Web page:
There’s a reason Kurt Cobain liked these guys so much. Of course, when I say “these guys,” I’m talking about the Melvins. The seminal art-metalers from Montesano tore through their sold-out Webster Hall set last night with theatrical finesse, combining spectacle and sound in a very thrilling way. There was no time for chatter but plenty of time for an onslaught of sludgy magic.
By now, fans have gotten to know the band’s most recent incarnation, featuring Big Business alums Jared Warren (bass) and Coady Willis (drums). The sound showcased on the band’s most recent release, March’s The Bulls And The Bees EP, is some of the group’s heaviest material in ages, and those dynamics were definitely matched live. Anyone who forgot the double-drum onslaught of Willis and longtime drummer Dale Crover was swiftly punished with the superhuman booms that punctuated the grimy guitars like peals of thunder. At the same time, though, the percussive pummeling was balanced with plenty of catchy melodies, some familiar (“The Bit,” “Manky”) and some new (“Friends Before Larry”).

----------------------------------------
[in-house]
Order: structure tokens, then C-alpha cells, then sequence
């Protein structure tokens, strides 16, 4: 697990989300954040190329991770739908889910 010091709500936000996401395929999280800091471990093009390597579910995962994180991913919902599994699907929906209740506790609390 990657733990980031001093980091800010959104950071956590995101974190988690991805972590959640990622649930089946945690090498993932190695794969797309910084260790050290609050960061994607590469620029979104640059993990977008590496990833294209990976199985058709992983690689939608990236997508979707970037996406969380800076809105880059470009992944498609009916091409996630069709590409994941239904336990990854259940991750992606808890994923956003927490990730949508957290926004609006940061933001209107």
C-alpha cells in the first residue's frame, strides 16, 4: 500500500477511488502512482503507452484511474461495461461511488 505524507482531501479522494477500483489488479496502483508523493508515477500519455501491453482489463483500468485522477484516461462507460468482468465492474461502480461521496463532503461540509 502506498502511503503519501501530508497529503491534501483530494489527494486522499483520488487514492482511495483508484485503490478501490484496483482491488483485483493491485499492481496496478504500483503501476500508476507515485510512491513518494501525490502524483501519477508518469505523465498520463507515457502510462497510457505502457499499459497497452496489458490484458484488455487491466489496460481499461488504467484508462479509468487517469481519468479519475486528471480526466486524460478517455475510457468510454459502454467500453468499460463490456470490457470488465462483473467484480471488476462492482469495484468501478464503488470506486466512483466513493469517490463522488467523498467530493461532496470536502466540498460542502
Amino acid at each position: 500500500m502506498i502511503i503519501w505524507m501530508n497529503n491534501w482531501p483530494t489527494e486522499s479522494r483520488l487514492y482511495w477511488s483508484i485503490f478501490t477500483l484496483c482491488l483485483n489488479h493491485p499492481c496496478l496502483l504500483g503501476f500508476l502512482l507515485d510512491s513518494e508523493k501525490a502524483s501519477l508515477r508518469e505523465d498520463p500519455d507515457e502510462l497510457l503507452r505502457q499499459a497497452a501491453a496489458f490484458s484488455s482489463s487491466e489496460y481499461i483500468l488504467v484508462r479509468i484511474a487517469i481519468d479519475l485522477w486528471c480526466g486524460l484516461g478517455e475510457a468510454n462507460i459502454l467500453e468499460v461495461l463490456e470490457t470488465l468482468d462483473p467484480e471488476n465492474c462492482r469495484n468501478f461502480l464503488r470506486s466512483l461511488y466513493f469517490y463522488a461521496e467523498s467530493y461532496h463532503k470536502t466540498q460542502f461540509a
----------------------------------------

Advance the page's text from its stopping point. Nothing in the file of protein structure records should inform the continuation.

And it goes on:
This tug-of-war came to a head shortly after Buzz Osborne (whose Afro still remains ever-glorious, by the way) had drifted offstage. As “The Bit” wound down, the rest of the band crescendoed to deafening noise, followed by a slow descent into chaos. As the drummers bowed and bowed out, Warren writhed around on his knees with the microphone touching the instrument directly, producing an eerie screech. Then he turned the pedals up, put the guitar down and walked off to revel in the delicious noise with his bandmates. The audience, in a daze, could only cheer and rub their sore ears gleefully. “I have to do my taxes now,” a fan mumbled woozily on the way out, and suddenly, the real world seemed so much more boring by comparison.